The massive, fast-responding firepower that aircraft can bring to bear has a definite dark side. The danger is especially heightened in a counterinsurgency, where much of the population is uncommitted, capable of swaying to either side, and where one bloody mistake can spark protests in Kabul and revenge killings in the countryside.
"Once you lose the civilians completely, it makes the war very, very dangerous," Gansberger said. On his first tour, a "huge fight" broke out between U.S. troops and "over 100 Taliban," he said, "but the way we engaged them was tons of artillery and tons of bombs; and I don't know if any civilians even got killed, but an entire orchard was destroyed and all their irrigation ditches were destroyed." After that, many villages switched from wary neutrality to outright hostility, Gansberger said. "Places that you could walk through without having to worry about getting hit before, now you had to worry about.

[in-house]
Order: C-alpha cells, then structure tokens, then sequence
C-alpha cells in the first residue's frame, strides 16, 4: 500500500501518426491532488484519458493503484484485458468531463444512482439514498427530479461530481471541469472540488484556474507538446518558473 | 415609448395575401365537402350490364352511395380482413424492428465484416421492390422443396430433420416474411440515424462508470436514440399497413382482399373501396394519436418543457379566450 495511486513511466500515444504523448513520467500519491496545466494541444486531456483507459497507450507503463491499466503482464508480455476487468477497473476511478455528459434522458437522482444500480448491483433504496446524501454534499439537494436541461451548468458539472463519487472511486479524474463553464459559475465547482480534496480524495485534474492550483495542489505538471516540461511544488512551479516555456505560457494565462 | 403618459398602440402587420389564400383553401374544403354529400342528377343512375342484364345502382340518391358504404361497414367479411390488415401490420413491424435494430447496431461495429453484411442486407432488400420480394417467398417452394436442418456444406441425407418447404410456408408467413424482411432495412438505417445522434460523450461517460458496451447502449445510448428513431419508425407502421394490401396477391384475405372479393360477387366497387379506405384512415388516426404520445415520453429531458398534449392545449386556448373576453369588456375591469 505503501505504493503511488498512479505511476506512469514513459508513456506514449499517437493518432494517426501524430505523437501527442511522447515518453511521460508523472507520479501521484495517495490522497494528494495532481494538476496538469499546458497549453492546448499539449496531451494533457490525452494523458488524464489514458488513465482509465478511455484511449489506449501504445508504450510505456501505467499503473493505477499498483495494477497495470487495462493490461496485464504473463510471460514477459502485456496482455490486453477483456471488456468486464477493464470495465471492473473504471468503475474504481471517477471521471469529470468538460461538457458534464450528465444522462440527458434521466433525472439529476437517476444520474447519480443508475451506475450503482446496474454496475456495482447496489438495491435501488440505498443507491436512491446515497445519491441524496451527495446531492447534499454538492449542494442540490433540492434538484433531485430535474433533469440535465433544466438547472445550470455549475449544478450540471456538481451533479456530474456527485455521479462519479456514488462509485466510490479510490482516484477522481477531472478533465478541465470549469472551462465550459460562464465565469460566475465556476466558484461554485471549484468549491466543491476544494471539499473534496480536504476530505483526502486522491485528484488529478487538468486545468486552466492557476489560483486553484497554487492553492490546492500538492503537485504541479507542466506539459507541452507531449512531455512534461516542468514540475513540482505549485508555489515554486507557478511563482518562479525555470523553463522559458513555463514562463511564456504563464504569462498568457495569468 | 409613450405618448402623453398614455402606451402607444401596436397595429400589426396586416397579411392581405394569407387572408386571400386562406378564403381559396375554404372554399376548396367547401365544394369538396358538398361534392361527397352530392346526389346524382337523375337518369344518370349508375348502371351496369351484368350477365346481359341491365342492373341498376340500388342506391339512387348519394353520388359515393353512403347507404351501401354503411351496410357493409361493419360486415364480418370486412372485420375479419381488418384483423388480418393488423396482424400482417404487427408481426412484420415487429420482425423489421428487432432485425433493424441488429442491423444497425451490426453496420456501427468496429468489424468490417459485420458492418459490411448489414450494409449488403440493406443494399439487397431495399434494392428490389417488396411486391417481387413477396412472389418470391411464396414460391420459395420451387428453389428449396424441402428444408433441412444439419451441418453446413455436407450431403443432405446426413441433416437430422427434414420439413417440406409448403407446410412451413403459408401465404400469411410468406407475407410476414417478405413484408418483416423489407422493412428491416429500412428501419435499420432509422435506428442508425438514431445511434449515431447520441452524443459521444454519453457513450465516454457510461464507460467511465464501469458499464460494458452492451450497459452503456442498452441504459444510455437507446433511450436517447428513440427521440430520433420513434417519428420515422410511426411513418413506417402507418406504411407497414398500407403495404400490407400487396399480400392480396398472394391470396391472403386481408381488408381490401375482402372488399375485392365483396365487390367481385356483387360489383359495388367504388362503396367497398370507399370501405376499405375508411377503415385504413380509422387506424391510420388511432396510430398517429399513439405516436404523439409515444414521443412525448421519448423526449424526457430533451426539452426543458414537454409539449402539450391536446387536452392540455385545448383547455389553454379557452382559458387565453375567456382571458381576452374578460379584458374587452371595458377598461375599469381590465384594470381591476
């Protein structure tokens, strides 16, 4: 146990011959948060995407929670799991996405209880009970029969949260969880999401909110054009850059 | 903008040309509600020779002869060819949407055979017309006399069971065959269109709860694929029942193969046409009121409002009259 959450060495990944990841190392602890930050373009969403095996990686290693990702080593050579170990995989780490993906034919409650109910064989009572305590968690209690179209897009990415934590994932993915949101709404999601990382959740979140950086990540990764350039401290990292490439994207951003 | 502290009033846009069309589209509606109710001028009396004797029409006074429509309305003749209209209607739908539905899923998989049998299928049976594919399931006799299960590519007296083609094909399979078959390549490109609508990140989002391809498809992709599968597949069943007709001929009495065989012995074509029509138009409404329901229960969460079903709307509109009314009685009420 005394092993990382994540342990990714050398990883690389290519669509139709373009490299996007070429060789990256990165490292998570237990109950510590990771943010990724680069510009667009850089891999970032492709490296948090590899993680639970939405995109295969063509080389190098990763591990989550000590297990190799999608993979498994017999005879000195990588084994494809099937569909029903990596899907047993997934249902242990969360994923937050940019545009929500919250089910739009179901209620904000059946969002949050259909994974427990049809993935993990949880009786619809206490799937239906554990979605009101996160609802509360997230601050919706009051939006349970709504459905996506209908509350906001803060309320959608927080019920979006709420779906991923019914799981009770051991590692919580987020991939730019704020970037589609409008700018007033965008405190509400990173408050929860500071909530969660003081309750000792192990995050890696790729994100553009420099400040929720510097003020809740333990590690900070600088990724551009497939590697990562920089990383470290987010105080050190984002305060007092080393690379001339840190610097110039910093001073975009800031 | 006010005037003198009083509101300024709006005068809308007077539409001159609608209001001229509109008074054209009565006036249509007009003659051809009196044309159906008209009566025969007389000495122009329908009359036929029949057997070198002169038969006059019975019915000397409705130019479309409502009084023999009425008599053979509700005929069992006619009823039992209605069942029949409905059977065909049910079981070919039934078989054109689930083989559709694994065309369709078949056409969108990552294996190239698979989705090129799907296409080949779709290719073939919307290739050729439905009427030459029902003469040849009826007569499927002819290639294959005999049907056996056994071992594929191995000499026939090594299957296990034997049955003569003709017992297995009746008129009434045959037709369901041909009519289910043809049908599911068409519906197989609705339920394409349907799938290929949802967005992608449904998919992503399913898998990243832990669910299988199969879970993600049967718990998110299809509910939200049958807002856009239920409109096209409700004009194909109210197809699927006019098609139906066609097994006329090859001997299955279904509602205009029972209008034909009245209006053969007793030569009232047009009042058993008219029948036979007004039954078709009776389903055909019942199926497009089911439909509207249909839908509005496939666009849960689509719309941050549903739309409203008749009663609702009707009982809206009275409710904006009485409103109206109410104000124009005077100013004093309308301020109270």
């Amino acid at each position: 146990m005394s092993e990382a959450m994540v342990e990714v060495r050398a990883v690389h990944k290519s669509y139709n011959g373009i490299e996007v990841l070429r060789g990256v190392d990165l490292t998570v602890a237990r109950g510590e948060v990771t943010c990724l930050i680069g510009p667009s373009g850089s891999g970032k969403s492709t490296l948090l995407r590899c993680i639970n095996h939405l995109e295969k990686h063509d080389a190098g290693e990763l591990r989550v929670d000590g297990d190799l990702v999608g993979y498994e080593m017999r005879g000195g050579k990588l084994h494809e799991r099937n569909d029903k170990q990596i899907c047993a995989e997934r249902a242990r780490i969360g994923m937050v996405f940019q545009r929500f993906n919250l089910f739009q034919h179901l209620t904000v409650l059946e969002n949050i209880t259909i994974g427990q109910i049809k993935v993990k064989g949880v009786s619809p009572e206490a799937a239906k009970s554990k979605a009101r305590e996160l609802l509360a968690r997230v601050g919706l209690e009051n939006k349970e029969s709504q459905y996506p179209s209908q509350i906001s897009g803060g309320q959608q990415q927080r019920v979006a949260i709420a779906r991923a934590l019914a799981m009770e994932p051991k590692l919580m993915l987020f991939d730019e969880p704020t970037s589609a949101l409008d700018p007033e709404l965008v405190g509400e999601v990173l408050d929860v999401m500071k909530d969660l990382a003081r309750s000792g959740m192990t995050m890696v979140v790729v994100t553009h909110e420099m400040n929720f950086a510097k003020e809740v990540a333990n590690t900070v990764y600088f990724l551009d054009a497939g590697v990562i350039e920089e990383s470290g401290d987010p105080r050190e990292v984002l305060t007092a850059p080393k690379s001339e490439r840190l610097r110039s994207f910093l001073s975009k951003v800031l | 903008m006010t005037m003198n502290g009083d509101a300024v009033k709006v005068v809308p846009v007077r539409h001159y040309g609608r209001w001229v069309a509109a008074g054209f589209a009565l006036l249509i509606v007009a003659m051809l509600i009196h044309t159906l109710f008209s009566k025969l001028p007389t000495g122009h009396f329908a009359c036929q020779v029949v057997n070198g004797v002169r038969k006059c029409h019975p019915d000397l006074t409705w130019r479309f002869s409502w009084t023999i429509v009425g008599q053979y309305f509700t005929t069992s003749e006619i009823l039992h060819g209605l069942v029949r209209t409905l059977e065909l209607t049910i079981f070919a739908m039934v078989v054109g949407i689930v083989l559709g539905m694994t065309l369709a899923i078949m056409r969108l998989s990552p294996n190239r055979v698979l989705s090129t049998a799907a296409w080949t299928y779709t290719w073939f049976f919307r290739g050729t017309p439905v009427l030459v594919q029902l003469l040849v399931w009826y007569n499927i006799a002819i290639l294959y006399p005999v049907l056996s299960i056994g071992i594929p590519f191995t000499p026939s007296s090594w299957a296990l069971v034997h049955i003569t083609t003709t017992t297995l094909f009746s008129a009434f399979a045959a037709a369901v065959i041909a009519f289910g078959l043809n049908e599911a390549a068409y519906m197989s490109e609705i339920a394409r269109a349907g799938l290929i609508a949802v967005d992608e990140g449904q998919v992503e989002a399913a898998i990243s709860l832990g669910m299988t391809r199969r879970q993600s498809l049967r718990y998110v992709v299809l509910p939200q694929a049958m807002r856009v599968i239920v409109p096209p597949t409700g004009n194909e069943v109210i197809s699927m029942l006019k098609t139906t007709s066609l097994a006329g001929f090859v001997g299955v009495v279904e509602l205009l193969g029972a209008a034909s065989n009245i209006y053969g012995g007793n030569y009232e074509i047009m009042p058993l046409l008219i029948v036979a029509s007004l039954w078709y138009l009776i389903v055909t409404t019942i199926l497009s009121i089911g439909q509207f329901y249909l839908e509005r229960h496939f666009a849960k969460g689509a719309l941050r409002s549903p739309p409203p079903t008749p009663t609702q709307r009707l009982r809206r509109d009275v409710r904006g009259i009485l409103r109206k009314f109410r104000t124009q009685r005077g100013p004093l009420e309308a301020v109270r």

"Those bad guys are still bad guys, and not dropping on them isn't the right answer," Gansberger went on. "Every time you do bomb a civilian, you lose that support, and now we might have more insurgents who are just going to kill more Americans in the long run." As a result, he said, "going kinetic" -- that is, firing guns or dropping bombs -- "is typically a last resort."
Aircraft in support of ground troops spend most of their time watching. "Some of the days, it was incredibly boring, just circling overhead, waiting for something to happen," confessed Navy Lt. Benjamin Kohlmann, who flew 32 combat missions over Afghanistan but dropped bombs only twice. Even though the planes were armed, much of Kohlmann's work "was, basically, general reconnaissance," using both eyes and advanced sensors to check ahead of allied convoys for ambushes and roadside bombs; following a suspicious vehicle; monitoring a city or valley for unusual activity; looking for signs of digging that might reveal an improvised explosive device. Sometimes pilots spot something and then fly low or zoom in with their sensors to investigate, but often they respond to tips or questions from the ground.